I felt robbed, but it was not clear at first what had been stolen. After all, when everyone was gone and my husband returned to work, it was I who remained with my little baby, holding him when he cried, nursing him, changing his diapers (and now his bandage), wiping his many spit-ups and playing games during his widest-awake hour or two of the day. He was still mine, and I could see without a doubt that I was still his and very much in demand. But something between us, at least in my imagination, had changed. I had agreed to the circumcision primarily for my husband's sake and vaguely for the sake of a continuity with my own routinely circumcised male relatives. As a result, I was deeply surprised that it became, in retrospect, an act of such meaningfulness to me, who am not Jewish, religious, or particularly ritualistic.
It is with a strange sort of double vision that I review now the almost hokey artifacts of that day-the official certificate of circumcision signed by the mohel and two witnesses (one a stranger who drove some 30 miles to our house), the little crocheted yarmulke for the baby which we never did return to the synagogue, and the gauze bundle containing the foreskin which we were supposed to plant under a young tree whose mature branches would be cut one day for my son's wedding canopy.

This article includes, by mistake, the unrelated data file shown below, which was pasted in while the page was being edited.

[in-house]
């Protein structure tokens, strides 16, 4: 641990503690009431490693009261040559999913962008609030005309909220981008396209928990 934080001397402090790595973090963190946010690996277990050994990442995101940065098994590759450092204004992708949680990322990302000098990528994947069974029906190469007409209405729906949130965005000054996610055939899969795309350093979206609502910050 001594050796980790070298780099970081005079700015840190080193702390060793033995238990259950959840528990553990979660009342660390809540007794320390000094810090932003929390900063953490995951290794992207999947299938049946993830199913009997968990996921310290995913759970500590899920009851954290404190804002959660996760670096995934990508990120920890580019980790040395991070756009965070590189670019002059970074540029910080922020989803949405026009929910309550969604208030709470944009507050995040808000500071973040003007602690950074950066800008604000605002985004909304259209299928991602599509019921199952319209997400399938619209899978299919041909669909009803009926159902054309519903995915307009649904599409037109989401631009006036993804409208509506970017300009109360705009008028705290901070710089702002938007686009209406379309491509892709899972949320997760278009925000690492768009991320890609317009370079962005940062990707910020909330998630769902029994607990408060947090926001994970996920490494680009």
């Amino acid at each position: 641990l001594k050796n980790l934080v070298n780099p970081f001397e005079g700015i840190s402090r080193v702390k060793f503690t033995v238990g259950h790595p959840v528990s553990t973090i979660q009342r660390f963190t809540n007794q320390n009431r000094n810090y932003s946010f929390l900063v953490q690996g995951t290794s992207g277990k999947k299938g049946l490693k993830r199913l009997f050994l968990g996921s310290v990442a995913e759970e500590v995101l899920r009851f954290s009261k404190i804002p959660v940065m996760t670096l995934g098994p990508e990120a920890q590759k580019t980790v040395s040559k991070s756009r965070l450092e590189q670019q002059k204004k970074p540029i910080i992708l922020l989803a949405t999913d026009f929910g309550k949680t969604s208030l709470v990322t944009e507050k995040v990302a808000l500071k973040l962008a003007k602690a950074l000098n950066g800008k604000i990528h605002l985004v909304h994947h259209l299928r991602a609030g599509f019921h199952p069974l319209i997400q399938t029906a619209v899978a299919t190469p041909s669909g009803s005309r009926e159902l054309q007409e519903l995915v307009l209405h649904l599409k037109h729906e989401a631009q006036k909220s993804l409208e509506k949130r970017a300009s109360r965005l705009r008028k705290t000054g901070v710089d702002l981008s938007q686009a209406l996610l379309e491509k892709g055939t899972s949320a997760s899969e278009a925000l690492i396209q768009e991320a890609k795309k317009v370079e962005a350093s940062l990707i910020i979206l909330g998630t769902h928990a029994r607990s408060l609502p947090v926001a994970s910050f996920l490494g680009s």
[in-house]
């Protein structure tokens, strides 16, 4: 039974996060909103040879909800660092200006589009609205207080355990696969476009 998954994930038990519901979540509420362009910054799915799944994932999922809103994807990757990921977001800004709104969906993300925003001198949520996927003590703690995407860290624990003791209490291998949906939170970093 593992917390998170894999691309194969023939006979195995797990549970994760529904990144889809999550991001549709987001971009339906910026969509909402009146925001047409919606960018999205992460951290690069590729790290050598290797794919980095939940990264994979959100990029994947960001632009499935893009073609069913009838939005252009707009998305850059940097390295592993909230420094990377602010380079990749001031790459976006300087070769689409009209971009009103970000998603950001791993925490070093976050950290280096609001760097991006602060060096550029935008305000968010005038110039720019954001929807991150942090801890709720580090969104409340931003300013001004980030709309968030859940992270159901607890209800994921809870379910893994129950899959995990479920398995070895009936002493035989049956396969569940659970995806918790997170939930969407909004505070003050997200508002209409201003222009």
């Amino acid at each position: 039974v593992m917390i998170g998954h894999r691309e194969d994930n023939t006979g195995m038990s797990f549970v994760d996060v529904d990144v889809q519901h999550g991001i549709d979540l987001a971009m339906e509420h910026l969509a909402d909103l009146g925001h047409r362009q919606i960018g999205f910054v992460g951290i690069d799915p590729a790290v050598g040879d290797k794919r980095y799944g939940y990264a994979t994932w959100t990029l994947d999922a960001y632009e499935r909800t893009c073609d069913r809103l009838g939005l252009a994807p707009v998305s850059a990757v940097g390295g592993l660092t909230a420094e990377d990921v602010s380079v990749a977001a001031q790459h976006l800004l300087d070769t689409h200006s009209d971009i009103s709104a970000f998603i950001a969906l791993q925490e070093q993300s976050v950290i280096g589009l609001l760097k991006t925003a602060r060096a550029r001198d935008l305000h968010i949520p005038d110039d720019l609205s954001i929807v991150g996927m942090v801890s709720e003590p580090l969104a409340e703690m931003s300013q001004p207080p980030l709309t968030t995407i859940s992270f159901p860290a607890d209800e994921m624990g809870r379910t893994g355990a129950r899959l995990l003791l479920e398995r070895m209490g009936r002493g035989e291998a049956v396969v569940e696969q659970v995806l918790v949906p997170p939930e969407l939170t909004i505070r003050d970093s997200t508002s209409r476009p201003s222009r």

The circumcision left scars on both my baby and me. At first I could only experience the aftereffects with negative emotions of loss, rage, and regret. I felt a dangerous breach in my feelings of love and connectedness with my son. My feelings of empathy and identification with my baby in his pain were so high-pitched and intense that my fuses blew. I simply could not afford to care so intensely for him, and so I instead became numb. For a few days, I am ashamed to say, he seemed almost a stranger to me. When my loving feelings returned, they were tempered differently. I was a little more detached, a state which I now realize would continue and deepen as my baby grew away from me and into the world.
I also felt robbed of status and glory in giving birth to my first baby. For in many ways the brit milah is like a second birth from and into the arms of the father and the Jewish community. As a mother I was being displaced, or perhaps more accurately, delimited. I had given physical birth to my baby, a time which had been celebrated in private between friends and family-but this second birth was one of more public pomp and circumstance. My labor, my giving birth was only secondary, something to be celebrated and enjoyed only conditionally, because after all, whom do we applaud, the earth for producing clay or the potter for making a pot? I produced a living infant, but he was not given a recognizable soul until he was "reborn" through circumcision. Before the ceremony, a candle is lit, which in some interpretations alludes to the spark of life, a new soul entering the community. After the circumcision, the baby is given a new, Jewish name. And how appropriate, too, that it was his body which was altered-because it is his body which came most directly from me, his mother. I could not help but feel hurt.